Notre Dame Students Struggle to Balance Outrage, Respect at Obama Speech

As some Notre Dame students prepare to protest the university's recognition of President Obama with an honorary law degree on Sunday, the on-campus message is clear: Keep it respectful.

"We're committed to a prayerful, peaceful protest," senior Emily Toates told "We will not be showing any graphic images. There is a place for them, but it can dilute your message, and we want to make sure our message is heard."

Toates, 21, is one of up to 40 graduating seniors expected to skip Notre Dame's commencement on Sunday in opposition of Obama's commencement speech, due to his pro-choice abortion stance and his support of embryonic stem-cell research. Notre Dame will confer degrees on roughly 2,000 undergrads, 420 MBA students and 200 law school students.

Instead of tossing her mortarboard with fellow classmates, Toates will take part in a meditation to be held at the university's grotto -- an event organized by ND Response, a coalition of student groups that is holding a series of events throughout the weekend, including an all-night prayer vigil to begin at 9:30 p.m. Saturday and a rally on Sunday.

"I'm really excited about it because the grotto is a special place for me and a lot of students," she said. "It'll prayerfully unite those of us who aren't attending commencement."

But not all pro-life students plan to forgo their biggest day as undergraduates.

"For me, being part of ND Response is really about love of my university," said senior Greer Hannan. "I'm really grateful for the education I've received, and as a Catholic the identity of Notre Dame is really important to me."

As such, Hannan said she'll display her disapproval with a small yellow cross flanked by tiny feet affixed to her graduation cap.

"It's really important to all of us at ND Response that there are a couple of different ways for us to express our disappointment of Father [John] Jenkins extending an invitation to President Obama," she continued. "So I will be part of the group that attends the commencement and wears a design on my mortarboard."

The Rev. Jenkins, president of the university, has faced criticisms for offering Obama a spot on the program and an honorary degree, but Jenkins has called Obama an "inspiring leader" and hardly the first president to speak to a graduating class at Notre Dame. Jenkins also has said the invitation doesn't mean the college endorses Obama's views.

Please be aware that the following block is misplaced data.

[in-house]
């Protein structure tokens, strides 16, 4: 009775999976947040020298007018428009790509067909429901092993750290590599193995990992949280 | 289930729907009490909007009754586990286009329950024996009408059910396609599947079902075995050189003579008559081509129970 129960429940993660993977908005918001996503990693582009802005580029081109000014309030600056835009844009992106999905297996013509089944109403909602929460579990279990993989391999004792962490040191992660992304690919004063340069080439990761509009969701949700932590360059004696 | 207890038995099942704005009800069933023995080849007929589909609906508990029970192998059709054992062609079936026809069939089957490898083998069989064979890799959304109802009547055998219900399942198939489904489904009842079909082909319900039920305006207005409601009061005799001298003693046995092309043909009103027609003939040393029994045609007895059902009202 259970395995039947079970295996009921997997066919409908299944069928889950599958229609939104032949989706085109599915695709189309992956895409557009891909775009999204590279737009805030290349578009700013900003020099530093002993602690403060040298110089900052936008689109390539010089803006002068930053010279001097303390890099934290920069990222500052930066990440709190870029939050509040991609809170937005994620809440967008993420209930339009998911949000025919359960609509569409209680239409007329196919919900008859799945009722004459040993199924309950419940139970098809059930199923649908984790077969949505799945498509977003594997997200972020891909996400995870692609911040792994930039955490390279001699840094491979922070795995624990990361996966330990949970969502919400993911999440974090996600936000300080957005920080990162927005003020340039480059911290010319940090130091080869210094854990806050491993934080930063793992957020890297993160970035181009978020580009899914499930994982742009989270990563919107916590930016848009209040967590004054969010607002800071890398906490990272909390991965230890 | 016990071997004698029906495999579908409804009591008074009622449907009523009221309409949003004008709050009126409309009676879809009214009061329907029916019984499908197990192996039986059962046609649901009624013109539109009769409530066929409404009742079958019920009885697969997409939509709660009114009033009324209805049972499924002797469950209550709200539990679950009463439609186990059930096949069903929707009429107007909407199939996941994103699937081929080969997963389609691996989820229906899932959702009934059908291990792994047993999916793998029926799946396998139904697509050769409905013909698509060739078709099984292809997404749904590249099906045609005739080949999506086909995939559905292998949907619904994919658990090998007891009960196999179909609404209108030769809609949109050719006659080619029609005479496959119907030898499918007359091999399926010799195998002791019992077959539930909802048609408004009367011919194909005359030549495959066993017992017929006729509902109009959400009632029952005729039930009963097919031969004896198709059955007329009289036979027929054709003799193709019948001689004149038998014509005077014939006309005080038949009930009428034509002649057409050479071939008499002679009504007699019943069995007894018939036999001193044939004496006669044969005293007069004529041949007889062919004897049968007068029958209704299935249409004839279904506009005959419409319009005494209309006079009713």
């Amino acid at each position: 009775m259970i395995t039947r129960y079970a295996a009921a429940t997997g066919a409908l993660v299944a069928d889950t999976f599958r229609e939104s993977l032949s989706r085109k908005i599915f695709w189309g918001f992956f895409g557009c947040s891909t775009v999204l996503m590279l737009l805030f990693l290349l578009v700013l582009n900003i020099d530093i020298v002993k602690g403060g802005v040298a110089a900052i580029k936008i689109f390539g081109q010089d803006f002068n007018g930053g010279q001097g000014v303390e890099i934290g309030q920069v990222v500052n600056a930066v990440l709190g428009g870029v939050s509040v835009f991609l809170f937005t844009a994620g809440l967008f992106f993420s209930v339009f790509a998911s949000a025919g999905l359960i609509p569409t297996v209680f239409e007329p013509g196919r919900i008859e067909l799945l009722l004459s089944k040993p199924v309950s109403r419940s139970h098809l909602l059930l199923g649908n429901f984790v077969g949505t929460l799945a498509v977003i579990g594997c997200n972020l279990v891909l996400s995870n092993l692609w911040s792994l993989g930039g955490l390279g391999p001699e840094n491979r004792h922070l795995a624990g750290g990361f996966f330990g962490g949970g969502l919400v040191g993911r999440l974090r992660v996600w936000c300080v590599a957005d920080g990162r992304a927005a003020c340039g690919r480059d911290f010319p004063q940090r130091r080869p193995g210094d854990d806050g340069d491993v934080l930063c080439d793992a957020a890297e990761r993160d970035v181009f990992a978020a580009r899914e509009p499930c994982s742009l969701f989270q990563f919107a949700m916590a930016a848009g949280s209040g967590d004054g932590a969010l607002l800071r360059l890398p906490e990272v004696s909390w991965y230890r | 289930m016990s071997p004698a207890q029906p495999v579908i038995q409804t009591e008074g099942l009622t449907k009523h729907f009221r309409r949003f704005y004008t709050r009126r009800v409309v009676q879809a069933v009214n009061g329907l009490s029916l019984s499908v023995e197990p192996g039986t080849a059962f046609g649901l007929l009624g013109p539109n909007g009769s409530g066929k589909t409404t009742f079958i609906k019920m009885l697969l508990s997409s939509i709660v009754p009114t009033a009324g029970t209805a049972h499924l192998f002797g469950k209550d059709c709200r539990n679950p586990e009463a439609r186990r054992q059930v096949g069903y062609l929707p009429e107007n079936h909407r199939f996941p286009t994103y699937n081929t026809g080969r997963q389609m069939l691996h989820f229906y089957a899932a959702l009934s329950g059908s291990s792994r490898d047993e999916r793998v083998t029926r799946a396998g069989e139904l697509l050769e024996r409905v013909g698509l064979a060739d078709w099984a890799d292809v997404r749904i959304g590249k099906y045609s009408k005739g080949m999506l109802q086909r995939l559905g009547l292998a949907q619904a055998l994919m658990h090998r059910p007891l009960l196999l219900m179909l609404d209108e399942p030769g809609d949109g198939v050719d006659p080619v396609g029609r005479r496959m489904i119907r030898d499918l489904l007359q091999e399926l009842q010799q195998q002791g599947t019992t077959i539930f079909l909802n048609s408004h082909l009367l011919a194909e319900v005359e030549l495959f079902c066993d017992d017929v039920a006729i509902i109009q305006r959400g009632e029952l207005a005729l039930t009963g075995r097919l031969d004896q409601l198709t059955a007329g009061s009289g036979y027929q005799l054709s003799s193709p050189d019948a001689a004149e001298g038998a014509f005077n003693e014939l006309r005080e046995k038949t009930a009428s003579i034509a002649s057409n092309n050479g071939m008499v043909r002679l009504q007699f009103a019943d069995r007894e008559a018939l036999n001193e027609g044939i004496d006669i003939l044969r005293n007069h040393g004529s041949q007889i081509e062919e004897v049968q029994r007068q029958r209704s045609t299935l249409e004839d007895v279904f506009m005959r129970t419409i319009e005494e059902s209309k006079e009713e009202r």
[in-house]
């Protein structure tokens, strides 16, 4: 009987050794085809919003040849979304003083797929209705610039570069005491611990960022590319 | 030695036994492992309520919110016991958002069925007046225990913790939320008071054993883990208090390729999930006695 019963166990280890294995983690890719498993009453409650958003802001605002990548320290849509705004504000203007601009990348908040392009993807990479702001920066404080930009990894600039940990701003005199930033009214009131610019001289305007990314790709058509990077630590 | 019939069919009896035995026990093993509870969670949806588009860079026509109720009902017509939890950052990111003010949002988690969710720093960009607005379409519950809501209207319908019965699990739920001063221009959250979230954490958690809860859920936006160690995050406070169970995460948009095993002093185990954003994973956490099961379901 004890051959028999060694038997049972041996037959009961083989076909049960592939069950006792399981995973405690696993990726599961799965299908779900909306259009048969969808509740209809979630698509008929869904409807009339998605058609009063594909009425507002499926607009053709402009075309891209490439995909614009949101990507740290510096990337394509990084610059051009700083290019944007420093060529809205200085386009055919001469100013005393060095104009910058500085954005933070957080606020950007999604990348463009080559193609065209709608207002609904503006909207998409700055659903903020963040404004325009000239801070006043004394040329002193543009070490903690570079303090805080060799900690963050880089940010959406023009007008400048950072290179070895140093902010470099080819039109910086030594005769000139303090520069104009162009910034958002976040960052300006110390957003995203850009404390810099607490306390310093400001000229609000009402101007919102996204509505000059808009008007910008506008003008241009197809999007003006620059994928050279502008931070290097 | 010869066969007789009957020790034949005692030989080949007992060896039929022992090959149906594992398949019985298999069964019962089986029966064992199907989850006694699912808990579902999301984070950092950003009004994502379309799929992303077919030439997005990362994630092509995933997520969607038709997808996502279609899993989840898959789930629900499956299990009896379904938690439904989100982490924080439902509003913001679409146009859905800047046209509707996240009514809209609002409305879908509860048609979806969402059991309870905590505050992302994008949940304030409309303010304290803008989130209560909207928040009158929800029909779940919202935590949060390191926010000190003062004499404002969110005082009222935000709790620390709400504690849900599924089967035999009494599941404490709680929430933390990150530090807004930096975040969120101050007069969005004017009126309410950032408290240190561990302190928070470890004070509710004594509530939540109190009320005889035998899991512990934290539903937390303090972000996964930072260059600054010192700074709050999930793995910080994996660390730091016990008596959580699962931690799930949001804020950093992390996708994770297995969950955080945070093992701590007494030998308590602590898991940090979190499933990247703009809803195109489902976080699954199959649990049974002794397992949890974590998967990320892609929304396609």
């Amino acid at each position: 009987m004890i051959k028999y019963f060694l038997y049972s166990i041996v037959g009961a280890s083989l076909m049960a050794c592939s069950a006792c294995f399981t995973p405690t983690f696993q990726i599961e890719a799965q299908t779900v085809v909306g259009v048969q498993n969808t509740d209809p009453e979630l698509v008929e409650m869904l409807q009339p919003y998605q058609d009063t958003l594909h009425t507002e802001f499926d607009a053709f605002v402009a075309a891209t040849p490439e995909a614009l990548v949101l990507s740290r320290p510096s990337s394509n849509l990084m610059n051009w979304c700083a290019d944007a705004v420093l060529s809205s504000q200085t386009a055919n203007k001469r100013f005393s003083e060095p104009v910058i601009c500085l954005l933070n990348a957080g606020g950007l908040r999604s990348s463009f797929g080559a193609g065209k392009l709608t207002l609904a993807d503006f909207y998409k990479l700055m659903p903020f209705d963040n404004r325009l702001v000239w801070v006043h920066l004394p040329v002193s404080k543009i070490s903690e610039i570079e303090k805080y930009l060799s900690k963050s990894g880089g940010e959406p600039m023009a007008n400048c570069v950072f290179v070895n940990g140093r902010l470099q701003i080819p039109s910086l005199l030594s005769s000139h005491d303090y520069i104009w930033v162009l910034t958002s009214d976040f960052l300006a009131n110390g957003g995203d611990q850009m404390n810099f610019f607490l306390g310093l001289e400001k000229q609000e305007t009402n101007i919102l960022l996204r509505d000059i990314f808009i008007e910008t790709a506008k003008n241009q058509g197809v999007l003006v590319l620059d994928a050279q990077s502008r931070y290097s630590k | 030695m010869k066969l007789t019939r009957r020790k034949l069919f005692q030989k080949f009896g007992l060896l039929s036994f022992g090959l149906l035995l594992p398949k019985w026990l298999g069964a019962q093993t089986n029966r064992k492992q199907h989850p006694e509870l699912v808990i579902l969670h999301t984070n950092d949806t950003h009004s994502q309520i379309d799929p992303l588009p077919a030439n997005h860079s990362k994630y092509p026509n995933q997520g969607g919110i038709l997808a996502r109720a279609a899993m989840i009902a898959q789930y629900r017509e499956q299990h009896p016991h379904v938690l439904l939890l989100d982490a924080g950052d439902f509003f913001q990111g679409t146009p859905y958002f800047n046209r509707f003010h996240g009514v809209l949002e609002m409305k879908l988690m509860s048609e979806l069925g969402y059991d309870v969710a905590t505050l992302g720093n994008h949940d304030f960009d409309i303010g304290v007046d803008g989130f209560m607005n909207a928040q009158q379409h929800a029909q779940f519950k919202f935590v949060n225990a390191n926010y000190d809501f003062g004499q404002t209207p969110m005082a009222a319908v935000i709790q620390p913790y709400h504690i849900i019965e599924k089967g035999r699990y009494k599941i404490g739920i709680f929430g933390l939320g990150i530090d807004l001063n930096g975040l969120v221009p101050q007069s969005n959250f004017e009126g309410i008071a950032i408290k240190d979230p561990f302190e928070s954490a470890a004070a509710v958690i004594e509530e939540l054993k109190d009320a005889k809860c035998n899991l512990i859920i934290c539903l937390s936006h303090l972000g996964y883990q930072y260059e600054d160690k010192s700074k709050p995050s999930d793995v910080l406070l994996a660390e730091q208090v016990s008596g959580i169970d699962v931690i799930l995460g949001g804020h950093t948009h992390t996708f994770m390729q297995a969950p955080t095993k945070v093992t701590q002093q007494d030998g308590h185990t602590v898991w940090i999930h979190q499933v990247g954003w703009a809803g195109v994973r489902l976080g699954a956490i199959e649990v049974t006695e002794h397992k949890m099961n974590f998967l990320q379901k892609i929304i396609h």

Senior John Souder, who will join Hannan at the commencement ceremony, will wear a white carnation to link himself to the cause. He does not, however, want to be confused with other "controversial" protesters like those from the Pro-Life Action League or anti-abortion activist Randall Terry, who was arrested for trespassing on campus earlier this month, as was former presidential candidate Alan Keyes.

"We welcome their support and numbers, but we're respectfully ask them to follow our lead and not to display these images," Souder said. "But we're not trying to steal the limelight here."

Other graduating seniors aren't so sure.

Michael Angulo, who "fully supports" Obama's visit, said protesters have already tainted the commencement weekend.

"Students at Notre Dame have been thrust to the front of a culture war that we didn't ask for," Angulo said. "It mars it in the sense that it's not about our graduation ceremony anymore. It's a political battle. We worked four years really hard to graduate with a degree."

Angulo said he was more disappointed by what he called the "vocal minority."

"I'm glad Notre Dame students can be voicing their opinion, but I'm not glad that people from the outside are trying to stake claim our university and try to define our mission," he said.

John Daly, ND Response's spokesman and a 2008 Notre Dame graduate, said the group will ultimately distinguish itself from other protesters with its "respectful and constructive" tone.

"I don't want to be disrespectful to the school," Daly told "That being said, I want to show it some tough love."